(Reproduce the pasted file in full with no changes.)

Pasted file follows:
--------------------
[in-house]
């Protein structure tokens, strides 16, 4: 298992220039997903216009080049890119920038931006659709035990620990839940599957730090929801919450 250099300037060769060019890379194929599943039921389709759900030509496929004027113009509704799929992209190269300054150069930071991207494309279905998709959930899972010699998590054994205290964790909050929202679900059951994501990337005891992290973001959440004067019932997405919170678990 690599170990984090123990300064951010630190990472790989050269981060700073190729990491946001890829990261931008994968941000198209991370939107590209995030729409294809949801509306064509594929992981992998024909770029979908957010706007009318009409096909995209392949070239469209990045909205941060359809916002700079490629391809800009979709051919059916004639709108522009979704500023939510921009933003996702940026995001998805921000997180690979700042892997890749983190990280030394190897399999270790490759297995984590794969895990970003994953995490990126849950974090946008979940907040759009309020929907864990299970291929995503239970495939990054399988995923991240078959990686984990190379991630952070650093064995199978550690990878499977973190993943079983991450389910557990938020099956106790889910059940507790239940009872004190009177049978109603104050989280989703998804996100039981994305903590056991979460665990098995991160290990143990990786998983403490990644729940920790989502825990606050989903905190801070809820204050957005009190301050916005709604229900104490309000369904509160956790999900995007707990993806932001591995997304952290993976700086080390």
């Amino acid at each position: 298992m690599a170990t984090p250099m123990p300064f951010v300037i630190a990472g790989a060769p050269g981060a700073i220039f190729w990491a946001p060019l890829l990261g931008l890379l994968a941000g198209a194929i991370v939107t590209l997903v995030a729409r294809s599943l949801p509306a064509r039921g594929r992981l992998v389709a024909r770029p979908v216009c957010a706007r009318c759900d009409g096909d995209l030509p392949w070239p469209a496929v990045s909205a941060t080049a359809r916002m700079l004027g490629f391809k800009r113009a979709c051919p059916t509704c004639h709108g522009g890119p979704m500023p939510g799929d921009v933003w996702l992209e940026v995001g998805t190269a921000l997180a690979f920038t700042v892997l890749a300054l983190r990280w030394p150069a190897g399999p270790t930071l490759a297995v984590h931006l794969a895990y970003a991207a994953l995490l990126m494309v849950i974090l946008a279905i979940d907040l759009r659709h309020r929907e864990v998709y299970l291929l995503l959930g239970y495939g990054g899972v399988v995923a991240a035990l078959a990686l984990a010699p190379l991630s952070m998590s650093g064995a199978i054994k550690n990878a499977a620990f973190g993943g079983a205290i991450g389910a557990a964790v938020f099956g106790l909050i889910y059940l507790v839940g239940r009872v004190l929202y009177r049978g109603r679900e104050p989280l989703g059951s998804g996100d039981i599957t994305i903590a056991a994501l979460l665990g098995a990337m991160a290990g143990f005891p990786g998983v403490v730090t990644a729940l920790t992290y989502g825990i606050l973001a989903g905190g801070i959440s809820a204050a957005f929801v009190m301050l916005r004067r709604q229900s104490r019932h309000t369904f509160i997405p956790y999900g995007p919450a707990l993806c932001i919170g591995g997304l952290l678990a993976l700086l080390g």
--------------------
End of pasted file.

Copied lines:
[in-house]
């Protein structure tokens, strides 16, 4: 298992220039997903216009080049890119920038931006659709035990620990839940599957730090929801919450 250099300037060769060019890379194929599943039921389709759900030509496929004027113009509704799929992209190269300054150069930071991207494309279905998709959930899972010699998590054994205290964790909050929202679900059951994501990337005891992290973001959440004067019932997405919170678990 690599170990984090123990300064951010630190990472790989050269981060700073190729990491946001890829990261931008994968941000198209991370939107590209995030729409294809949801509306064509594929992981992998024909770029979908957010706007009318009409096909995209392949070239469209990045909205941060359809916002700079490629391809800009979709051919059916004639709108522009979704500023939510921009933003996702940026995001998805921000997180690979700042892997890749983190990280030394190897399999270790490759297995984590794969895990970003994953995490990126849950974090946008979940907040759009309020929907864990299970291929995503239970495939990054399988995923991240078959990686984990190379991630952070650093064995199978550690990878499977973190993943079983991450389910557990938020099956106790889910059940507790239940009872004190009177049978109603104050989280989703998804996100039981994305903590056991979460665990098995991160290990143990990786998983403490990644729940920790989502825990606050989903905190801070809820204050957005009190301050916005709604229900104490309000369904509160956790999900995007707990993806932001591995997304952290993976700086080390």
């Amino acid at each position: 298992m690599a170990t984090p250099m123990p300064f951010v300037i630190a990472g790989a060769p050269g981060a700073i220039f190729w990491a946001p060019l890829l990261g931008l890379l994968a941000g198209a194929i991370v939107t590209l997903v995030a729409r294809s599943l949801p509306a064509r039921g594929r992981l992998v389709a024909r770029p979908v216009c957010a706007r009318c759900d009409g096909d995209l030509p392949w070239p469209a496929v990045s909205a941060t080049a359809r916002m700079l004027g490629f391809k800009r113009a979709c051919p059916t509704c004639h709108g522009g890119p979704m500023p939510g799929d921009v933003w996702l992209e940026v995001g998805t190269a921000l997180a690979f920038t700042v892997l890749a300054l983190r990280w030394p150069a190897g399999p270790t930071l490759a297995v984590h931006l794969a895990y970003a991207a994953l995490l990126m494309v849950i974090l946008a279905i979940d907040l759009r659709h309020r929907e864990v998709y299970l291929l995503l959930g239970y495939g990054g899972v399988v995923a991240a035990l078959a990686l984990a010699p190379l991630s952070m998590s650093g064995a199978i054994k550690n990878a499977a620990f973190g993943g079983a205290i991450g389910a557990a964790v938020f099956g106790l909050i889910y059940l507790v839940g239940r009872v004190l929202y009177r049978g109603r679900e104050p989280l989703g059951s998804g996100d039981i599957t994305i903590a056991a994501l979460l665990g098995a990337m991160a290990g143990f005891p990786g998983v403490v730090t990644a729940l920790t992290y989502g825990i606050l973001a989903g905190g801070i959440s809820a204050a957005f929801v009190m301050l916005r004067r709604q229900s104490r019932h309000t369904f509160i997405p956790y999900g995007p919450a707990l993806c932001i919170g591995g997304l952290l678990a993976l700086l080390g």